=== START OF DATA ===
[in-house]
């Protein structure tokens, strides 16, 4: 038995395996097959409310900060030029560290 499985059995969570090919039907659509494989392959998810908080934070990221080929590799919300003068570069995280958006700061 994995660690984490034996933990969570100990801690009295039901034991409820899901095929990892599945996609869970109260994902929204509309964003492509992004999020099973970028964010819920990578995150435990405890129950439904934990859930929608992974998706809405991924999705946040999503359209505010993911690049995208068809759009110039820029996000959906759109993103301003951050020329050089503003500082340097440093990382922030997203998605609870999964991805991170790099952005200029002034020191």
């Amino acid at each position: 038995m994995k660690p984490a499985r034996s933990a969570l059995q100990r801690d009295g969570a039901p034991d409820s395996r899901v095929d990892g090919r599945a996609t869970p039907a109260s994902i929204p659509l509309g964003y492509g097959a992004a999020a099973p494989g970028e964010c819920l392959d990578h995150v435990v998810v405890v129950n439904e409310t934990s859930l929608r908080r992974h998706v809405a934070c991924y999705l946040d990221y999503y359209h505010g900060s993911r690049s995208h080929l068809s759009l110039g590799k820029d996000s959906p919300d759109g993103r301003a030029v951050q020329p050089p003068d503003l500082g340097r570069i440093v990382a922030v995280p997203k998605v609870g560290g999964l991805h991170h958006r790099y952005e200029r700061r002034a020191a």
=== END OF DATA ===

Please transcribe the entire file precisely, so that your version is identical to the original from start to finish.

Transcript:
[in-house]
């Protein structure tokens, strides 16, 4: 038995395996097959409310900060030029560290 499985059995969570090919039907659509494989392959998810908080934070990221080929590799919300003068570069995280958006700061 994995660690984490034996933990969570100990801690009295039901034991409820899901095929990892599945996609869970109260994902929204509309964003492509992004999020099973970028964010819920990578995150435990405890129950439904934990859930929608992974998706809405991924999705946040999503359209505010993911690049995208068809759009110039820029996000959906759109993103301003951050020329050089503003500082340097440093990382922030997203998605609870999964991805991170790099952005200029002034020191």
């Amino acid at each position: 038995m994995k660690p984490a499985r034996s933990a969570l059995q100990r801690d009295g969570a039901p034991d409820s395996r899901v095929d990892g090919r599945a996609t869970p039907a109260s994902i929204p659509l509309g964003y492509g097959a992004a999020a099973p494989g970028e964010c819920l392959d990578h995150v435990v998810v405890v129950n439904e409310t934990s859930l929608r908080r992974h998706v809405a934070c991924y999705l946040d990221y999503y359209h505010g900060s993911r690049s995208h080929l068809s759009l110039g590799k820029d996000s959906p919300d759109g993103r301003a030029v951050q020329p050089p003068d503003l500082g340097r570069i440093v990382a922030v995280p997203k998605v609870g560290g999964l991805h991170h958006r790099y952005e200029r700061r002034a020191a």